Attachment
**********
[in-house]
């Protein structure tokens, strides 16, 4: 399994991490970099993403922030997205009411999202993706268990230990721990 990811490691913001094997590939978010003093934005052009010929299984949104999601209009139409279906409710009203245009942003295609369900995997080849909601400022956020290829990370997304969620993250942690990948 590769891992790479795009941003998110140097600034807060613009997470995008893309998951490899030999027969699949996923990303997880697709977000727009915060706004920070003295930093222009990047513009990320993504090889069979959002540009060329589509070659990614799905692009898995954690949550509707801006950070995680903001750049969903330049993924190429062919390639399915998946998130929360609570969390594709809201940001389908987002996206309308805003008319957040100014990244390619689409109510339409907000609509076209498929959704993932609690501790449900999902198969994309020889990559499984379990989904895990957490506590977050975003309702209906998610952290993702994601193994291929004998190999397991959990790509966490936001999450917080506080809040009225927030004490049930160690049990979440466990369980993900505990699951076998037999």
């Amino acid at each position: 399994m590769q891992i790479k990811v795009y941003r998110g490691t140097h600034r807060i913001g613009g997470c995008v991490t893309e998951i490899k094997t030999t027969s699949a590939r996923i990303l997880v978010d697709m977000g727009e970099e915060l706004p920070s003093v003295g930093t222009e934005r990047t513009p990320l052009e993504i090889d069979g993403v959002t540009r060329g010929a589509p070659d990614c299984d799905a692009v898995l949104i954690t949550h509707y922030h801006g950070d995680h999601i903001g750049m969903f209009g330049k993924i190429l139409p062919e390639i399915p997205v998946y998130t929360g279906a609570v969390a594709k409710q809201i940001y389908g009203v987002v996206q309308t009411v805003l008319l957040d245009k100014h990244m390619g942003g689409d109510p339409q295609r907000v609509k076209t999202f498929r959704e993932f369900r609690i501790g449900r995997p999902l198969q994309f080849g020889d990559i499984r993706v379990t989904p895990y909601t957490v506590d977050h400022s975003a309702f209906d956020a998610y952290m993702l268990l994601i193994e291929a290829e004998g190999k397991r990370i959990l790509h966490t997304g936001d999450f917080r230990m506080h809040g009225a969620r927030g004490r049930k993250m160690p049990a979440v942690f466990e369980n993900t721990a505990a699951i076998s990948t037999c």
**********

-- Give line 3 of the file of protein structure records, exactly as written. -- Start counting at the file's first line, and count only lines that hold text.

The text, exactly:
């Amino acid at each position: 399994m590769q891992i790479k990811v795009y941003r998110g490691t140097h600034r807060i913001g613009g997470c995008v991490t893309e998951i490899k094997t030999t027969s699949a590939r996923i990303l997880v978010d697709m977000g727009e970099e915060l706004p920070s003093v003295g930093t222009e934005r990047t513009p990320l052009e993504i090889d069979g993403v959002t540009r060329g010929a589509p070659d990614c299984d799905a692009v898995l949104i954690t949550h509707y922030h801006g950070d995680h999601i903001g750049m969903f209009g330049k993924i190429l139409p062919e390639i399915p997205v998946y998130t929360g279906a609570v969390a594709k409710q809201i940001y389908g009203v987002v996206q309308t009411v805003l008319l957040d245009k100014h990244m390619g942003g689409d109510p339409q295609r907000v609509k076209t999202f498929r959704e993932f369900r609690i501790g449900r995997p999902l198969q994309f080849g020889d990559i499984r993706v379990t989904p895990y909601t957490v506590d977050h400022s975003a309702f209906d956020a998610y952290m993702l268990l994601i193994e291929a290829e004998g190999k397991r990370i959990l790509h966490t997304g936001d999450f917080r230990m506080h809040g009225a969620r927030g004490r049930k993250m160690p049990a979440v942690f466990e369980n993900t721990a505990a699951i076998s990948t037999c």